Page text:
Right Place. Right Time. Right Intention.

So.  I've written about my proclivity for shooting with medium format film and I've made a case (I think) for using the tools that inspire you most, but there's an image up next to my desk that kicks me in the shins every time I get the gear lust and start to covet yet another camera that's destined to make me the "hot" photographer of 200x.  It's the one on the right.  The image is of Rene Zellweger, circa 1992 and it's a constant reminder to me just how secondary all the equipment really is. I was trying to replicate a shot I'd done of my wife Belinda, years earlier. That shot was done on an old Canon TX film camera.  A real beater of an SLR, with shutter that capped out at 1/500th of a second and a little "stick and lollypop" metering system.  I was living in an old house at the time and I'd set up a quickie studio in the living room with a rickety old tripod and a 500 watt photoflood in a utility reflector.  The light was aimed into a 40 inch white umbrella in the "shoot thru" position and placed fairly close to Belinda.  It had to be pretty close because for some silly reason I was using ISO 50 Ilford Pan F black and white film.  The lens was wide open.  The result was wonderful.

Flash forward ten years and I'm in the studio with (at the time) unknown future movie star, Rene Zellweger, and we're trying to get that same look.  I'm using the same old Canon TX and I was using the Canon 135mm Soft Focus lens.  Same old, tattered umbrella and some variant of a 500 watt continuous flood light.  It's one of my favorite photographs.  Partly because it reminds me of the silly projects that Rene and I did together (like an art video entitled, "Coffee. Is it a gift from God or a tool or Satan....."  lots of long shots and coffee cups, and girls with leopard print scarves and little black dresses......) but mostly I like the image because it reminds me that all the gear is so secondary to the power of my intention.  If I intend to do an image I generally carry through and do what's needed to realize my ideas.  The momentum of my intention is what makes a project successful or just another piece of crap.  The equipment is so much less important.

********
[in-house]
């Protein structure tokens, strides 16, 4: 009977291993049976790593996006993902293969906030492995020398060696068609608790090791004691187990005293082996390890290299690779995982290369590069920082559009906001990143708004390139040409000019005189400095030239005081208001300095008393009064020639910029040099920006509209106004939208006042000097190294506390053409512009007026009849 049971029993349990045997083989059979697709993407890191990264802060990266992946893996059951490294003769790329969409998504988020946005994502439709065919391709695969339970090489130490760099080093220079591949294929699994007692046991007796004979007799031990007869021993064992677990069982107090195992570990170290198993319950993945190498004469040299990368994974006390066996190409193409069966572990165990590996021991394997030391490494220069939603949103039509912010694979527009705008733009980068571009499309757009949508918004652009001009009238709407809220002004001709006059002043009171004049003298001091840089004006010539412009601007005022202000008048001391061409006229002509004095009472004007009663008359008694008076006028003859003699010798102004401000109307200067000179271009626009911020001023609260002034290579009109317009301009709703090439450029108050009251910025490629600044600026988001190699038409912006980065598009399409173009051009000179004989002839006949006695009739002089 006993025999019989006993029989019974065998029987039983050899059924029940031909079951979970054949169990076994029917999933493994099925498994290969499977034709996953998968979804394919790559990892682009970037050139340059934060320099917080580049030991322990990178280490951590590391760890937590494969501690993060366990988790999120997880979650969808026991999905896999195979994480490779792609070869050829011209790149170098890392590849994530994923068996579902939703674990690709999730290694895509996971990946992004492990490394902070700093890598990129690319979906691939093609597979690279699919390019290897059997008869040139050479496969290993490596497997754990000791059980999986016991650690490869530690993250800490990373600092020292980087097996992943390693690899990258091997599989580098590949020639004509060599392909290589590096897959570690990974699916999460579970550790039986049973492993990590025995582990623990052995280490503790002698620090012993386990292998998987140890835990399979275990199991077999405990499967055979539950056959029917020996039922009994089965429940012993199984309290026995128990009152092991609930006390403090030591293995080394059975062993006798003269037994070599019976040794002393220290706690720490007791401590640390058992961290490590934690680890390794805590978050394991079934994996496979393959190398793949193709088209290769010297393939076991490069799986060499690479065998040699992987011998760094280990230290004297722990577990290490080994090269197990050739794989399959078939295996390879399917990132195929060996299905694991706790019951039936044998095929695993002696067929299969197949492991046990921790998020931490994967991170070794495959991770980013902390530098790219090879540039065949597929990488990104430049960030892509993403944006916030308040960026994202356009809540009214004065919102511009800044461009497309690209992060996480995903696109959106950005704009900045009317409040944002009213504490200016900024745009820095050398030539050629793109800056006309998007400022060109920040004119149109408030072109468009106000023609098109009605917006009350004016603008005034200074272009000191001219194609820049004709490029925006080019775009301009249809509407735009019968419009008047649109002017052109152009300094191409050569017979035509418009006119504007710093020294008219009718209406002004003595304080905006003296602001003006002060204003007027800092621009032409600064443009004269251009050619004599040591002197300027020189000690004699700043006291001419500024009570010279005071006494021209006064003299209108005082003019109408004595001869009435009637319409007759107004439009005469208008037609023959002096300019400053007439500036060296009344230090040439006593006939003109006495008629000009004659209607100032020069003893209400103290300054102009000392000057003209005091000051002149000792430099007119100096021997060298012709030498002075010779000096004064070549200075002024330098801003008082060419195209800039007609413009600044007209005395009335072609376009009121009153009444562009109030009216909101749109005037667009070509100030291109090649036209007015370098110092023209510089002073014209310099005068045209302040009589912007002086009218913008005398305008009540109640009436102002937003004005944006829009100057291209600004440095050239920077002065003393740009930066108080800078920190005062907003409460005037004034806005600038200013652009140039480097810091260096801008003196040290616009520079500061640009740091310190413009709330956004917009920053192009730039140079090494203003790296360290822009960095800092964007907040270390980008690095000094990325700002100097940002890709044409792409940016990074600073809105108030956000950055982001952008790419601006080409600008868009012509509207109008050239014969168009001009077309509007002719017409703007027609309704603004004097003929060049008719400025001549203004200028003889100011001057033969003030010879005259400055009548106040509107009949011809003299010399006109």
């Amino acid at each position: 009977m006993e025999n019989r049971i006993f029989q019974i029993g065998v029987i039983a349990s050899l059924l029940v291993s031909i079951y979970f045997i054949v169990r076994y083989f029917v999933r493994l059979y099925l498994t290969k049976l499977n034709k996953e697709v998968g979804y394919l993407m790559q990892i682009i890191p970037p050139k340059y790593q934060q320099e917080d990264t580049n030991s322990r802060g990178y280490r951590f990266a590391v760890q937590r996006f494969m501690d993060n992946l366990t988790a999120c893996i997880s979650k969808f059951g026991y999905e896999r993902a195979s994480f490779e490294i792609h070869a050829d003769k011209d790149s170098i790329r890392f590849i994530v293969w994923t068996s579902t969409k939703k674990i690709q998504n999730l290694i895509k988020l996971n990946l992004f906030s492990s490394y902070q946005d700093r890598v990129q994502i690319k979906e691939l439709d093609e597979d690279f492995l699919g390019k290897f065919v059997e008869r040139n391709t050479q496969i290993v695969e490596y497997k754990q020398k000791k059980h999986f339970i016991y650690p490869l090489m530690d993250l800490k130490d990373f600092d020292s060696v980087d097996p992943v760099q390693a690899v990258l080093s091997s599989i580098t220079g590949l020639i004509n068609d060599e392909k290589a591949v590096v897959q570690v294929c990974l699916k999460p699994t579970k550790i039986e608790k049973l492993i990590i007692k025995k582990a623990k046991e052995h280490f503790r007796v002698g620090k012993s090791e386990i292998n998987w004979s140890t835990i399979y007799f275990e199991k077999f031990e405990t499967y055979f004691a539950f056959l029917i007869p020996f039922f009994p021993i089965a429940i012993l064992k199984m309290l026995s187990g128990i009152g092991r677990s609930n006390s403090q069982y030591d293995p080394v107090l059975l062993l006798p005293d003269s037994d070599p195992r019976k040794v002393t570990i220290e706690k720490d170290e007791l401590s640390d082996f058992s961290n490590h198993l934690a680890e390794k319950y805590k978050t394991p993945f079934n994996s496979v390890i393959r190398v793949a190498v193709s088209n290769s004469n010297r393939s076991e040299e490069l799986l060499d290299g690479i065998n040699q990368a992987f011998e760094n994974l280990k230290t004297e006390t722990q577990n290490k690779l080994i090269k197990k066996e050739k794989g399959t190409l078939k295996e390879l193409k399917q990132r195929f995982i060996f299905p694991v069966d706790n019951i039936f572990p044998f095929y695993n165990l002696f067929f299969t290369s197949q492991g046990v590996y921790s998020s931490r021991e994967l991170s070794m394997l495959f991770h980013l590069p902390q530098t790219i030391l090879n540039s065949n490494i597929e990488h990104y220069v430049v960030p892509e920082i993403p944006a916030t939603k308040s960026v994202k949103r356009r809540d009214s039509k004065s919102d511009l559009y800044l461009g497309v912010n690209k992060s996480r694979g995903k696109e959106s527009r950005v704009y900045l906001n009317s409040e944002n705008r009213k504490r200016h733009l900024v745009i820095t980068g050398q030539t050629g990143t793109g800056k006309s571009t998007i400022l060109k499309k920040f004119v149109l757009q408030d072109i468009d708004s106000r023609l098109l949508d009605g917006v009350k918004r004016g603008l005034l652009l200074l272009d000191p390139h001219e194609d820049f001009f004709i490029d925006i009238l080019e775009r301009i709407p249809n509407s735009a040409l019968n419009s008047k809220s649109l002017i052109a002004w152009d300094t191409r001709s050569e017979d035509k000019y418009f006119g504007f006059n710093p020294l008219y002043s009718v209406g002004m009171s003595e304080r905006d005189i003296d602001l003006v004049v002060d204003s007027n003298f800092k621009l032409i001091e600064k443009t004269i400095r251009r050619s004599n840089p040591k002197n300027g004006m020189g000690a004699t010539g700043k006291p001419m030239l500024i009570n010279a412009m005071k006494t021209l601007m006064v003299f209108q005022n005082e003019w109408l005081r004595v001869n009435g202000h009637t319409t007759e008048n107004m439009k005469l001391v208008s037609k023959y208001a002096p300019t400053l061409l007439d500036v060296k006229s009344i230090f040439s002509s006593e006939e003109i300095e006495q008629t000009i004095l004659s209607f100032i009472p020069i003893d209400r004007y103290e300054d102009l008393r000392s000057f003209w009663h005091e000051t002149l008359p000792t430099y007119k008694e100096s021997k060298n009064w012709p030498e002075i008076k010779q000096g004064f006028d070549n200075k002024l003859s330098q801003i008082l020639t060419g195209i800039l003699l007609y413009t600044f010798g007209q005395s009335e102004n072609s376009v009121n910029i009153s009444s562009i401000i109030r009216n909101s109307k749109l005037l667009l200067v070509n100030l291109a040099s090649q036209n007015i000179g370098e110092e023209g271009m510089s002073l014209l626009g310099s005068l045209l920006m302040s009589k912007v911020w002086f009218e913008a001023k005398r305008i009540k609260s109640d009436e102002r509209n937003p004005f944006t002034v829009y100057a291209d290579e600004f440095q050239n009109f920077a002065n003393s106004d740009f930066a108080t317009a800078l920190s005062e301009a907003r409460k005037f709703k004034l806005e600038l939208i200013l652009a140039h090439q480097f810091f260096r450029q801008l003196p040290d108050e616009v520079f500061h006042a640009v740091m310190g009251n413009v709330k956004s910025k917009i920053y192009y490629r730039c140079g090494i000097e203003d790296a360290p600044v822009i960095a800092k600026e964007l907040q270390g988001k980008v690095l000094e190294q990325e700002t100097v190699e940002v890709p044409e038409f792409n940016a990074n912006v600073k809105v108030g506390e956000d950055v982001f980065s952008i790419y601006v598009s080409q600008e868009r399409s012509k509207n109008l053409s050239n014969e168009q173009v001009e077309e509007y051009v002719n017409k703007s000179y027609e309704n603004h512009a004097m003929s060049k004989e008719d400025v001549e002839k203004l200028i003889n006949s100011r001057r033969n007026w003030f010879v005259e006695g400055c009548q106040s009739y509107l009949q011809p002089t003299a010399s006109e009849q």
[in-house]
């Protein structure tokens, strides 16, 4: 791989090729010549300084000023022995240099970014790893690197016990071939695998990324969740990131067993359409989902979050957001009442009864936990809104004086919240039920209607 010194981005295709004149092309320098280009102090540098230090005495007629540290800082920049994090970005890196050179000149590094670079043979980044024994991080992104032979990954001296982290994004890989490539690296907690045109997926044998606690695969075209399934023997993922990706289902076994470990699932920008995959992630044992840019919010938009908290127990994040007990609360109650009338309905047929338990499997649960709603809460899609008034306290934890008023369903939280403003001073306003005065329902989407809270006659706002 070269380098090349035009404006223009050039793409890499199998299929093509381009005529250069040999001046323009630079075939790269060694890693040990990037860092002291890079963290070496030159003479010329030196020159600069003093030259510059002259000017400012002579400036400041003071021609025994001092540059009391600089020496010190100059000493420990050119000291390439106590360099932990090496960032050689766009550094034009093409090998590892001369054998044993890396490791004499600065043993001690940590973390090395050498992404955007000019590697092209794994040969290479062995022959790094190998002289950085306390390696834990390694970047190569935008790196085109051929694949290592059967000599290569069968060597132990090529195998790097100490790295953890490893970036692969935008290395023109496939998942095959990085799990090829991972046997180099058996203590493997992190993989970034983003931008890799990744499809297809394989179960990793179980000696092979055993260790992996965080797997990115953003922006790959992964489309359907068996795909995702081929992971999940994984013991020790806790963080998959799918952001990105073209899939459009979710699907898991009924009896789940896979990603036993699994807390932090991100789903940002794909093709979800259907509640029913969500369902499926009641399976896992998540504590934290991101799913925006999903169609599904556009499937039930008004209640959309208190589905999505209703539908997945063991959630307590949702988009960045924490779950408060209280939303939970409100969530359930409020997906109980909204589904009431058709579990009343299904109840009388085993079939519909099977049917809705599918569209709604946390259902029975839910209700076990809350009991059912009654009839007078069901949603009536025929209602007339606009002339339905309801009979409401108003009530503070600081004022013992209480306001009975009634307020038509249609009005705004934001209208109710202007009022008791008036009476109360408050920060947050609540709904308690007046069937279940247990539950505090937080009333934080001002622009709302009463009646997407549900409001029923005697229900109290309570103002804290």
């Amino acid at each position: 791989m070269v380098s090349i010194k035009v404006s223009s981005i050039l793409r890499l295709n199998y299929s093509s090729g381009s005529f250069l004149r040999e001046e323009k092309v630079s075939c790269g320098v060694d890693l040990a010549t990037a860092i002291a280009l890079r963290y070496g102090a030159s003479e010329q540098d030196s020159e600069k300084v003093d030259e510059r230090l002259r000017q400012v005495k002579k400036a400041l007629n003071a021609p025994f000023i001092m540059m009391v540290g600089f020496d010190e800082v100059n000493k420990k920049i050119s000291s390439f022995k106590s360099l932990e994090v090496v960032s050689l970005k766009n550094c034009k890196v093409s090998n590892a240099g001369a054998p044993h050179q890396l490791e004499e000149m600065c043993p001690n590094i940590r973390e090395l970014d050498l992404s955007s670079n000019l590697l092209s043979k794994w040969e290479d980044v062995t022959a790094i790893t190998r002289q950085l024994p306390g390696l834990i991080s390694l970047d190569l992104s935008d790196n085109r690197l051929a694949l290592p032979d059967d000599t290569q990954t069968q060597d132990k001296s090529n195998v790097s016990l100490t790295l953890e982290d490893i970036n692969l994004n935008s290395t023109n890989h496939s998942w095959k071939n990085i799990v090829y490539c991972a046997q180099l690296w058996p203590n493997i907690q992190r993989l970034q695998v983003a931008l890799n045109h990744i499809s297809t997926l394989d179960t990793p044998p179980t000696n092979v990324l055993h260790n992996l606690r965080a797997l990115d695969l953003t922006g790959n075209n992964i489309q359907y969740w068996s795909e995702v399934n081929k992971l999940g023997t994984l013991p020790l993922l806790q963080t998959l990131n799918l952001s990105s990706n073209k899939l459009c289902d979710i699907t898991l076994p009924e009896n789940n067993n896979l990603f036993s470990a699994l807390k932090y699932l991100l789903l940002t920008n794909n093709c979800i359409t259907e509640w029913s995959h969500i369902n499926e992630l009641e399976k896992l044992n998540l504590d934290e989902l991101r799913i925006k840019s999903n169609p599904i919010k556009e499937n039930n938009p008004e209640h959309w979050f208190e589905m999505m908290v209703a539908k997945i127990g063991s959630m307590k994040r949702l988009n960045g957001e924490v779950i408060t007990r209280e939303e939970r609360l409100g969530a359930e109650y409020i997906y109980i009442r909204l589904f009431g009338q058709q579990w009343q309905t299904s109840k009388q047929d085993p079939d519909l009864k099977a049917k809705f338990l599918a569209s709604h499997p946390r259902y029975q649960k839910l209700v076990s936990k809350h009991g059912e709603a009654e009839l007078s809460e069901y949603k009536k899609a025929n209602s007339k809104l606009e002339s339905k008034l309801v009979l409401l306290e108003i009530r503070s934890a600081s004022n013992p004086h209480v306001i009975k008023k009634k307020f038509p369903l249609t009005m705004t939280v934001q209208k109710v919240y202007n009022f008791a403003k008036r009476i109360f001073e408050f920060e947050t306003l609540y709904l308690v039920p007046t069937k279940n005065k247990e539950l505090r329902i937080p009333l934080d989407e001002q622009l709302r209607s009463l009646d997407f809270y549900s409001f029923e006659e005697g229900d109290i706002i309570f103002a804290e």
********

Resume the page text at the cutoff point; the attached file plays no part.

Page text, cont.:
A second, and most important point.

After my last blog post I got a wonderful personal e-mail from a photographer in Alabama who basically said,  "The lights don't matter.  The camera doesn't matter.  The lens doesn't matter. The only thing that matters (to a portrait photographer) is, how do you get that look in their eyes?  That rapport?"  She went on to say that she'd searched the web for a while and felt that some of the images I shot had the emotional quality that she was interested in.  She wanted to know how to get to that.

I've thought about it all week and I have an answer that will, no doubt, infuriate people who love to be surrounded by an entourage.  The answer is:  you must make a portrait sitting a very intimate relationship.  You must eliminate any distraction for you or the sitter.  No people in the room.  No tight ended schedule.  No fluttering make up artist.  No eager and relentless assistant.  If you want to truly connect with a sitter you must throw out all the crew and friends and the people who get you coffee and look at crap on the monitor.  It is like making love and very few people are comfortable doing that with a crowd looking on.

People will open up in front of the camera if they trust you and they don't have to entertain or make allowances for other people.  This whole mania of carting around assistants for every project, no matter how small, is one of the things that's killing good portrait work.  Send them outside to clean your car or to paint the fence.  A good portrait is a one on one sharing.  A collaboration and very little else matters.  Shooting a portrait, whether for fashion or your own art, with other people in the room means that you've abdicated your intention to do an intimate portrait and you are tacitly content just to do self serving theater about photography. At that point you've become a hack.  A workshopper.  The kind of photographer who cares more about how he looks on the video his assistants are shooting of him than how the image in his camera looks.  At this point one has abandoned the true practice of portraiture and become a hollow caricature of a photographer.  

One sitter.  One shooter.  An empty silence filled with potential.